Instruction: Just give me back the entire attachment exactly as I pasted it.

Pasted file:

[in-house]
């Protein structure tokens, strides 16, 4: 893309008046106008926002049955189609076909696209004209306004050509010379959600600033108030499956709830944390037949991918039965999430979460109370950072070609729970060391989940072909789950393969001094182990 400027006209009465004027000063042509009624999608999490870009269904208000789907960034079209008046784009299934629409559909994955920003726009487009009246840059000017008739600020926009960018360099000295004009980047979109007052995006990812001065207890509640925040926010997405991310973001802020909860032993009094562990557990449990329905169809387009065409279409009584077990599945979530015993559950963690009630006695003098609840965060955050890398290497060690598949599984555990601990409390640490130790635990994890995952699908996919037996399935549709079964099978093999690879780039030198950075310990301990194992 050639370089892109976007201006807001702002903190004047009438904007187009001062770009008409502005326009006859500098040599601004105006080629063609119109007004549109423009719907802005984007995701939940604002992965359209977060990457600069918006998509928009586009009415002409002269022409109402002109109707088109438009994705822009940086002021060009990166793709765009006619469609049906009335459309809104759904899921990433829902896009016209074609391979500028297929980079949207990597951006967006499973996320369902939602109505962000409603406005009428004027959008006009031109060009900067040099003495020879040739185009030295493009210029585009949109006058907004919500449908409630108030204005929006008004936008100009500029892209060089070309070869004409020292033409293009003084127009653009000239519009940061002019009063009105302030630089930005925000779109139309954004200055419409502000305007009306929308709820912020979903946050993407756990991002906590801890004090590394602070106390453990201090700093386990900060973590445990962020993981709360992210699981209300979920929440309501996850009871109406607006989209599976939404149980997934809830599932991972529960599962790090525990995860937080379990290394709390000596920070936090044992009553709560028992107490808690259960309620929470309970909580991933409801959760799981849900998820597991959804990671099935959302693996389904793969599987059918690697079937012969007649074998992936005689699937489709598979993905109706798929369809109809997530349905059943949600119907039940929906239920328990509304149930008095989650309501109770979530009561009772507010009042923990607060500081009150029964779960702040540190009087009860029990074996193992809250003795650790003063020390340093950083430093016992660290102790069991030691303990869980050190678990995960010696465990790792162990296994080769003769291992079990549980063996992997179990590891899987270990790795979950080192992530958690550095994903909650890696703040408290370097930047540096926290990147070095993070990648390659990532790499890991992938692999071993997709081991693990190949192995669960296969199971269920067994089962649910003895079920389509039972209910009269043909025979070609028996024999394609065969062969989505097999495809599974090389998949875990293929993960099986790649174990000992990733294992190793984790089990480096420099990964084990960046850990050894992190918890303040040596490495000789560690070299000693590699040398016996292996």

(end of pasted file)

[in-house]
């Protein structure tokens, strides 16, 4: 893309008046106008926002049955189609076909696209004209306004050509010379959600600033108030499956709830944390037949991918039965999430979460109370950072070609729970060391989940072909789950393969001094182990 400027006209009465004027000063042509009624999608999490870009269904208000789907960034079209008046784009299934629409559909994955920003726009487009009246840059000017008739600020926009960018360099000295004009980047979109007052995006990812001065207890509640925040926010997405991310973001802020909860032993009094562990557990449990329905169809387009065409279409009584077990599945979530015993559950963690009630006695003098609840965060955050890398290497060690598949599984555990601990409390640490130790635990994890995952699908996919037996399935549709079964099978093999690879780039030198950075310990301990194992 050639370089892109976007201006807001702002903190004047009438904007187009001062770009008409502005326009006859500098040599601004105006080629063609119109007004549109423009719907802005984007995701939940604002992965359209977060990457600069918006998509928009586009009415002409002269022409109402002109109707088109438009994705822009940086002021060009990166793709765009006619469609049906009335459309809104759904899921990433829902896009016209074609391979500028297929980079949207990597951006967006499973996320369902939602109505962000409603406005009428004027959008006009031109060009900067040099003495020879040739185009030295493009210029585009949109006058907004919500449908409630108030204005929006008004936008100009500029892209060089070309070869004409020292033409293009003084127009653009000239519009940061002019009063009105302030630089930005925000779109139309954004200055419409502000305007009306929308709820912020979903946050993407756990991002906590801890004090590394602070106390453990201090700093386990900060973590445990962020993981709360992210699981209300979920929440309501996850009871109406607006989209599976939404149980997934809830599932991972529960599962790090525990995860937080379990290394709390000596920070936090044992009553709560028992107490808690259960309620929470309970909580991933409801959760799981849900998820597991959804990671099935959302693996389904793969599987059918690697079937012969007649074998992936005689699937489709598979993905109706798929369809109809997530349905059943949600119907039940929906239920328990509304149930008095989650309501109770979530009561009772507010009042923990607060500081009150029964779960702040540190009087009860029990074996193992809250003795650790003063020390340093950083430093016992660290102790069991030691303990869980050190678990995960010696465990790792162990296994080769003769291992079990549980063996992997179990590891899987270990790795979950080192992530958690550095994903909650890696703040408290370097930047540096926290990147070095993070990648390659990532790499890991992938692999071993997709081991693990190949192995669960296969199971269920067994089962649910003895079920389509039972209910009269043909025979070609028996024999394609065969062969989505097999495809599974090389998949875990293929993960099986790649174990000992990733294992190793984790089990480096420099990964084990960046850990050894992190918890303040040596490495000789560690070299000693590699040398016996292996």